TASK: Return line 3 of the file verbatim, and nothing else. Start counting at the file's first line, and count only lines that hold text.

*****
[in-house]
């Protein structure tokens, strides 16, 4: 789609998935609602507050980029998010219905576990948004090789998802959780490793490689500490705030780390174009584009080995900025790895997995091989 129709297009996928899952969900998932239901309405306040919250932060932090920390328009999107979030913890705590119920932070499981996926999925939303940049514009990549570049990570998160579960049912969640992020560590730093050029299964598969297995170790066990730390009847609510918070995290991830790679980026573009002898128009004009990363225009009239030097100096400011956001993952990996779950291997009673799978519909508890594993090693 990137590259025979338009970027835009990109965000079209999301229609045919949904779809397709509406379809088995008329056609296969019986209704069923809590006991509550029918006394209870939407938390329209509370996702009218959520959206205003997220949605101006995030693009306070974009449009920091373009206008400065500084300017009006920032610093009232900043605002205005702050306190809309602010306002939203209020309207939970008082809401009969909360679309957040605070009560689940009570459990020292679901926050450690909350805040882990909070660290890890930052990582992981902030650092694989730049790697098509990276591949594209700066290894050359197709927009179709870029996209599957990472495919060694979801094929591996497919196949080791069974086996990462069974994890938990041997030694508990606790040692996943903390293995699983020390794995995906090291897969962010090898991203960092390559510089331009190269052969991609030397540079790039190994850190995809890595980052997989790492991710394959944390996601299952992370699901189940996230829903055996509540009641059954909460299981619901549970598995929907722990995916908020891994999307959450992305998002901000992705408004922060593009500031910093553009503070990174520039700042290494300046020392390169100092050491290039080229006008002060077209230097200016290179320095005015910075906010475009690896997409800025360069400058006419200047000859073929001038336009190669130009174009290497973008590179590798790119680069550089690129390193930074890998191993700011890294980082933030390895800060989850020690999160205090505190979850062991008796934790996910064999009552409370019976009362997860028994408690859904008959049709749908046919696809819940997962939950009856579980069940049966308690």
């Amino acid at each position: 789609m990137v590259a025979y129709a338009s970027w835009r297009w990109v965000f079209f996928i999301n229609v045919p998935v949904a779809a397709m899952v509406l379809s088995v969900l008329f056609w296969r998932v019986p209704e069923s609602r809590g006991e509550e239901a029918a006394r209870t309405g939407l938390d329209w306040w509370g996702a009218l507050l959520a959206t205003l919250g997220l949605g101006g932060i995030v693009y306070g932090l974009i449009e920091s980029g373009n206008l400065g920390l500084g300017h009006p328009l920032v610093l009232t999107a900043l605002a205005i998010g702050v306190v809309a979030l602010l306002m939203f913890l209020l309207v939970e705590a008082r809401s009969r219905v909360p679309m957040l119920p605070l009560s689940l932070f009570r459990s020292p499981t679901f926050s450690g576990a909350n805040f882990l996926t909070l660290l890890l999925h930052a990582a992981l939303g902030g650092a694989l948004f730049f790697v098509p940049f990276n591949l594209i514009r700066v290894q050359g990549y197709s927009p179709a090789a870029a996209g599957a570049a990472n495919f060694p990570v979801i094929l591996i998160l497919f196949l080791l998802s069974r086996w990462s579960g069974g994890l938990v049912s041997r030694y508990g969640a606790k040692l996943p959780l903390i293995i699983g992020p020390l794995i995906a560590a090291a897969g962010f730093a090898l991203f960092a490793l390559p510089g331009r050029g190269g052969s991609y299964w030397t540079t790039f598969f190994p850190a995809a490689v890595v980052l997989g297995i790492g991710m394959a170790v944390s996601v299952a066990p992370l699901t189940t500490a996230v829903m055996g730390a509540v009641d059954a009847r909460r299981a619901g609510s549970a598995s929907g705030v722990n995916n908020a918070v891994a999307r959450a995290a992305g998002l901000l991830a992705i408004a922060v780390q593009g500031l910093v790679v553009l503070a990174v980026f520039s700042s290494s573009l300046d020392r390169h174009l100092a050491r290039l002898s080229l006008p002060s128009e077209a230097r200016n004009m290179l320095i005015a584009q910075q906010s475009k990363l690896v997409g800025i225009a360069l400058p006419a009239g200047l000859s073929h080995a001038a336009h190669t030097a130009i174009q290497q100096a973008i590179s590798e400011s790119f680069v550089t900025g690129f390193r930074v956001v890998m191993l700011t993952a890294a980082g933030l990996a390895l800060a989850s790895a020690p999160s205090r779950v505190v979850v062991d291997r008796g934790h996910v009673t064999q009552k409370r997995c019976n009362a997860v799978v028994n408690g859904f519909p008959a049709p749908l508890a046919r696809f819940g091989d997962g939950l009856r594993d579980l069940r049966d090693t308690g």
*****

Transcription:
């Amino acid at each position: 789609m990137v590259a025979y129709a338009s970027w835009r297009w990109v965000f079209f996928i999301n229609v045919p998935v949904a779809a397709m899952v509406l379809s088995v969900l008329f056609w296969r998932v019986p209704e069923s609602r809590g006991e509550e239901a029918a006394r209870t309405g939407l938390d329209w306040w509370g996702a009218l507050l959520a959206t205003l919250g997220l949605g101006g932060i995030v693009y306070g932090l974009i449009e920091s980029g373009n206008l400065g920390l500084g300017h009006p328009l920032v610093l009232t999107a900043l605002a205005i998010g702050v306190v809309a979030l602010l306002m939203f913890l209020l309207v939970e705590a008082r809401s009969r219905v909360p679309m957040l119920p605070l009560s689940l932070f009570r459990s020292p499981t679901f926050s450690g576990a909350n805040f882990l996926t909070l660290l890890l999925h930052a990582a992981l939303g902030g650092a694989l948004f730049f790697v098509p940049f990276n591949l594209i514009r700066v290894q050359g990549y197709s927009p179709a090789a870029a996209g599957a570049a990472n495919f060694p990570v979801i094929l591996i998160l497919f196949l080791l998802s069974r086996w990462s579960g069974g994890l938990v049912s041997r030694y508990g969640a606790k040692l996943p959780l903390i293995i699983g992020p020390l794995i995906a560590a090291a897969g962010f730093a090898l991203f960092a490793l390559p510089g331009r050029g190269g052969s991609y299964w030397t540079t790039f598969f190994p850190a995809a490689v890595v980052l997989g297995i790492g991710m394959a170790v944390s996601v299952a066990p992370l699901t189940t500490a996230v829903m055996g730390a509540v009641d059954a009847r909460r299981a619901g609510s549970a598995s929907g705030v722990n995916n908020a918070v891994a999307r959450a995290a992305g998002l901000l991830a992705i408004a922060v780390q593009g500031l910093v790679v553009l503070a990174v980026f520039s700042s290494s573009l300046d020392r390169h174009l100092a050491r290039l002898s080229l006008p002060s128009e077209a230097r200016n004009m290179l320095i005015a584009q910075q906010s475009k990363l690896v997409g800025i225009a360069l400058p006419a009239g200047l000859s073929h080995a001038a336009h190669t030097a130009i174009q290497q100096a973008i590179s590798e400011s790119f680069v550089t900025g690129f390193r930074v956001v890998m191993l700011t993952a890294a980082g933030l990996a390895l800060a989850s790895a020690p999160s205090r779950v505190v979850v062991d291997r008796g934790h996910v009673t064999q009552k409370r997995c019976n009362a997860v799978v028994n408690g859904f519909p008959a049709p749908l508890a046919r696809f819940g091989d997962g939950l009856r594993d579980l069940r049966d090693t308690g």